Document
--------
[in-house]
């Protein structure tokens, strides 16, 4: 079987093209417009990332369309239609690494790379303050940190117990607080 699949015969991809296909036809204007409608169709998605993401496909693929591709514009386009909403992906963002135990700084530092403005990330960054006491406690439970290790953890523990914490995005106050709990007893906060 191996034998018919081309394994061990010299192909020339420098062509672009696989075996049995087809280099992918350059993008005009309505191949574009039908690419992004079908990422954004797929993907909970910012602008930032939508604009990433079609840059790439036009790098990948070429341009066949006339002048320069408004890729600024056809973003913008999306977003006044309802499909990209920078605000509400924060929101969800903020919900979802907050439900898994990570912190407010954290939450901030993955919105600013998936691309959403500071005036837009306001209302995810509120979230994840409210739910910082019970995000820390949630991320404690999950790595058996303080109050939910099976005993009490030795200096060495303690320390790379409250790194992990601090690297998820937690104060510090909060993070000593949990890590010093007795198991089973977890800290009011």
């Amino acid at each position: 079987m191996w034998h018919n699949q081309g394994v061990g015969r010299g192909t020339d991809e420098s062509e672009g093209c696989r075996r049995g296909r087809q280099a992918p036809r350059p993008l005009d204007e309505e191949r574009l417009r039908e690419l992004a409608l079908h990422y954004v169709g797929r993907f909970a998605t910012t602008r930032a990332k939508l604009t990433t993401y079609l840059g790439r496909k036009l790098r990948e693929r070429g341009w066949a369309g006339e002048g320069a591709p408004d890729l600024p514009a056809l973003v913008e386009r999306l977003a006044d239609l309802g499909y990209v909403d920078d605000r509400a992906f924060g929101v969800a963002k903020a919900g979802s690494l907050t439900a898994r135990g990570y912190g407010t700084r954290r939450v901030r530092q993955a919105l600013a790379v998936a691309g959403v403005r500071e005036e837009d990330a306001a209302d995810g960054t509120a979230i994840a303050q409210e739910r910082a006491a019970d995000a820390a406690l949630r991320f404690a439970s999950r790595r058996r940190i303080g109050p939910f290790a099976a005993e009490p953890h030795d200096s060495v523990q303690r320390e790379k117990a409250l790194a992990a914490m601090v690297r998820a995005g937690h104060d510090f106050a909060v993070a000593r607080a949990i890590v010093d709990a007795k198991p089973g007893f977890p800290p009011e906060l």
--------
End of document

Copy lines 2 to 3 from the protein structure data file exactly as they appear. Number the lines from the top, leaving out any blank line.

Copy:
């Protein structure tokens, strides 16, 4: 079987093209417009990332369309239609690494790379303050940190117990607080 699949015969991809296909036809204007409608169709998605993401496909693929591709514009386009909403992906963002135990700084530092403005990330960054006491406690439970290790953890523990914490995005106050709990007893906060 191996034998018919081309394994061990010299192909020339420098062509672009696989075996049995087809280099992918350059993008005009309505191949574009039908690419992004079908990422954004797929993907909970910012602008930032939508604009990433079609840059790439036009790098990948070429341009066949006339002048320069408004890729600024056809973003913008999306977003006044309802499909990209920078605000509400924060929101969800903020919900979802907050439900898994990570912190407010954290939450901030993955919105600013998936691309959403500071005036837009306001209302995810509120979230994840409210739910910082019970995000820390949630991320404690999950790595058996303080109050939910099976005993009490030795200096060495303690320390790379409250790194992990601090690297998820937690104060510090909060993070000593949990890590010093007795198991089973977890800290009011």
């Amino acid at each position: 079987m191996w034998h018919n699949q081309g394994v061990g015969r010299g192909t020339d991809e420098s062509e672009g093209c696989r075996r049995g296909r087809q280099a992918p036809r350059p993008l005009d204007e309505e191949r574009l417009r039908e690419l992004a409608l079908h990422y954004v169709g797929r993907f909970a998605t910012t602008r930032a990332k939508l604009t990433t993401y079609l840059g790439r496909k036009l790098r990948e693929r070429g341009w066949a369309g006339e002048g320069a591709p408004d890729l600024p514009a056809l973003v913008e386009r999306l977003a006044d239609l309802g499909y990209v909403d920078d605000r509400a992906f924060g929101v969800a963002k903020a919900g979802s690494l907050t439900a898994r135990g990570y912190g407010t700084r954290r939450v901030r530092q993955a919105l600013a790379v998936a691309g959403v403005r500071e005036e837009d990330a306001a209302d995810g960054t509120a979230i994840a303050q409210e739910r910082a006491a019970d995000a820390a406690l949630r991320f404690a439970s999950r790595r058996r940190i303080g109050p939910f290790a099976a005993e009490p953890h030795d200096s060495v523990q303690r320390e790379k117990a409250l790194a992990a914490m601090v690297r998820a995005g937690h104060d510090f106050a909060v993070a000593r607080a949990i890590v010093d709990a007795k198991p089973g007893f977890p800290p009011e906060l």